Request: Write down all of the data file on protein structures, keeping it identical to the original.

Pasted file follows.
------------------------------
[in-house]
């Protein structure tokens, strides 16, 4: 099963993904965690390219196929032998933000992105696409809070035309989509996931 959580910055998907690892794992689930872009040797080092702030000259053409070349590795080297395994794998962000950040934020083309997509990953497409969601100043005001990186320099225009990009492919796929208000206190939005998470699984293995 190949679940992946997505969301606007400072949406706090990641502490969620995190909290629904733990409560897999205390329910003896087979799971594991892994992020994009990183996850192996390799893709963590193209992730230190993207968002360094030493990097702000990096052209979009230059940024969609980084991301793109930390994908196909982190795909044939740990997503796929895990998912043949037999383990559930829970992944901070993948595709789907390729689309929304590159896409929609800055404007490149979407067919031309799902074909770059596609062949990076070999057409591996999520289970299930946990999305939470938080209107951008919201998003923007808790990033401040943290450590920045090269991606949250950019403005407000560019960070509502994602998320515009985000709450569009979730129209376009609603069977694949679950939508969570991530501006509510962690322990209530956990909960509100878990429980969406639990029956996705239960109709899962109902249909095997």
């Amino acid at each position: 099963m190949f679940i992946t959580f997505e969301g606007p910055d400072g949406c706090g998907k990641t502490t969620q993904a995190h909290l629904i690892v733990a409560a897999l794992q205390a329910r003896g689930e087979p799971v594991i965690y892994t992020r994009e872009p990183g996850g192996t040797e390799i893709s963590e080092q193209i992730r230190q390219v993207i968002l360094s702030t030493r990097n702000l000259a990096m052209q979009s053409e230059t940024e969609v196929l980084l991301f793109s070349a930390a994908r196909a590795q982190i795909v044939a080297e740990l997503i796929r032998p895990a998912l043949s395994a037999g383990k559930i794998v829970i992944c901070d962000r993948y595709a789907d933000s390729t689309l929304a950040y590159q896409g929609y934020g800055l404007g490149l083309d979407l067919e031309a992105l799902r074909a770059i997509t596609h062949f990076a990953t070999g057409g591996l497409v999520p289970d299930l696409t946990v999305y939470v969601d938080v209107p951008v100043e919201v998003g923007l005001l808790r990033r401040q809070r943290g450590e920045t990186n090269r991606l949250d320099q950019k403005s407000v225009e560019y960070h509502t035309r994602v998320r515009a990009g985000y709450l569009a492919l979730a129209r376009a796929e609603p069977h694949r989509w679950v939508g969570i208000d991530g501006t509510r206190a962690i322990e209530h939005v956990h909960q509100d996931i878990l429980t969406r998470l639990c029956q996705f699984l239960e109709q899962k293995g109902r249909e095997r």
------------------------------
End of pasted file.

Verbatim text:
[in-house]
């Protein structure tokens, strides 16, 4: 099963993904965690390219196929032998933000992105696409809070035309989509996931 959580910055998907690892794992689930872009040797080092702030000259053409070349590795080297395994794998962000950040934020083309997509990953497409969601100043005001990186320099225009990009492919796929208000206190939005998470699984293995 190949679940992946997505969301606007400072949406706090990641502490969620995190909290629904733990409560897999205390329910003896087979799971594991892994992020994009990183996850192996390799893709963590193209992730230190993207968002360094030493990097702000990096052209979009230059940024969609980084991301793109930390994908196909982190795909044939740990997503796929895990998912043949037999383990559930829970992944901070993948595709789907390729689309929304590159896409929609800055404007490149979407067919031309799902074909770059596609062949990076070999057409591996999520289970299930946990999305939470938080209107951008919201998003923007808790990033401040943290450590920045090269991606949250950019403005407000560019960070509502994602998320515009985000709450569009979730129209376009609603069977694949679950939508969570991530501006509510962690322990209530956990909960509100878990429980969406639990029956996705239960109709899962109902249909095997």
């Amino acid at each position: 099963m190949f679940i992946t959580f997505e969301g606007p910055d400072g949406c706090g998907k990641t502490t969620q993904a995190h909290l629904i690892v733990a409560a897999l794992q205390a329910r003896g689930e087979p799971v594991i965690y892994t992020r994009e872009p990183g996850g192996t040797e390799i893709s963590e080092q193209i992730r230190q390219v993207i968002l360094s702030t030493r990097n702000l000259a990096m052209q979009s053409e230059t940024e969609v196929l980084l991301f793109s070349a930390a994908r196909a590795q982190i795909v044939a080297e740990l997503i796929r032998p895990a998912l043949s395994a037999g383990k559930i794998v829970i992944c901070d962000r993948y595709a789907d933000s390729t689309l929304a950040y590159q896409g929609y934020g800055l404007g490149l083309d979407l067919e031309a992105l799902r074909a770059i997509t596609h062949f990076a990953t070999g057409g591996l497409v999520p289970d299930l696409t946990v999305y939470v969601d938080v209107p951008v100043e919201v998003g923007l005001l808790r990033r401040q809070r943290g450590e920045t990186n090269r991606l949250d320099q950019k403005s407000v225009e560019y960070h509502t035309r994602v998320r515009a990009g985000y709450l569009a492919l979730a129209r376009a796929e609603p069977h694949r989509w679950v939508g969570i208000d991530g501006t509510r206190a962690i322990e209530h939005v956990h909960q509100d996931i878990l429980t969406r998470l639990c029956q996705f699984l239960e109709q899962k293995g109902r249909e095997r």